Thought stopping

In my case, I needed to go directly to the cause of the panic -- my thoughts. As I mentioned in this post on emotional reasoning, thoughts and feelings can take control, whether or not they are based on reality. Thought stopping is simple, but not easy: Stop thinking that thought!

When I caught myself starting to worry about my sick cat, or feeling hot and oppressed in a restaurant, or wondering if I might get panicky because I felt claustrophobic in the car, or any of a million other worrisome thoughts, I literally told myself to change the subject. If I was with my husband, I would ask him to tell me what was going on at work that day. If I was alone, I would distract myself by consciously noticing the color of the sky or the trees or feeling the breeze on my face.

If I could stop my thought and stay in the present, I could keep it from escalating into the physical sensations of a panic attack. Once the "danger" was past, I could move on.

Planning to plan... or... avoiding avoidance

Sometimes I would become anxious just thinking about future anxiety. An upcoming crowded party, a trip away from home, an extra-busy week... just the thought of the possibility that I might have a panic attack (aka "anticipatory anxiety") made me want to avoid any possible trigger.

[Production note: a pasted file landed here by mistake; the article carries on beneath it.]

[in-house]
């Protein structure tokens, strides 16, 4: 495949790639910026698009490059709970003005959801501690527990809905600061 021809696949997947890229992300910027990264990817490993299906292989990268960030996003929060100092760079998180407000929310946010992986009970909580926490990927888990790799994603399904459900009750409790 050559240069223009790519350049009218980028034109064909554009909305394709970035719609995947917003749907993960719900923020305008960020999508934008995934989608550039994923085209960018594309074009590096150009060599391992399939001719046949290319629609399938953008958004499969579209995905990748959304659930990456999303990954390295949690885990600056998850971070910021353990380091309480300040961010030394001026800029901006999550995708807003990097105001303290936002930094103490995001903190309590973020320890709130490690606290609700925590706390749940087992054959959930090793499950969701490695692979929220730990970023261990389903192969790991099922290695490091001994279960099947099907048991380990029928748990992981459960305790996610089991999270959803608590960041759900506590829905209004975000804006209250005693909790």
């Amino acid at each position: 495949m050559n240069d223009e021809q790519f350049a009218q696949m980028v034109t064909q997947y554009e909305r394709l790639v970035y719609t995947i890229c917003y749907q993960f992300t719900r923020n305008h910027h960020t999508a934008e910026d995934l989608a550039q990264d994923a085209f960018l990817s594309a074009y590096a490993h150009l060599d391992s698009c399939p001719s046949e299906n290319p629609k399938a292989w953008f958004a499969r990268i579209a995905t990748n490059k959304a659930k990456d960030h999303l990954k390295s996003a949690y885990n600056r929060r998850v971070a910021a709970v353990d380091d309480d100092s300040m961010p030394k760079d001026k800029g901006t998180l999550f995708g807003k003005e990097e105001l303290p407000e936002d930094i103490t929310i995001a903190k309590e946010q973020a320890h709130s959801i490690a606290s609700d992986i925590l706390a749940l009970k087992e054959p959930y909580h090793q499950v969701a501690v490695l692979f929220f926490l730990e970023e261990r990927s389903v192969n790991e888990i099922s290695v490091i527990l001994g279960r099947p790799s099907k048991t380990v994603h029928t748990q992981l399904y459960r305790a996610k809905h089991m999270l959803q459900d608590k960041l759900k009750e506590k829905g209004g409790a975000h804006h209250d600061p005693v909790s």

However, "The role of avoidance -- a type of security move -- is complex. It is responsible for perpetuating your fear of certain places because the longer you avoid a place, the more likely it is that you will begin to believe that avoidance is what's keeping your fears under control. So the longer you avoid a place, the harder it becomes to go there again.

By avoiding specific places you are attempting to avoid the frightening sensations and thoughts you predict you will experience. By trying to eliminate the sensations of anxiety or panic at all costs, your fear of having these feelings ultimately intensifies." From the book, "Overcoming Panic, Anxiety and Phobias"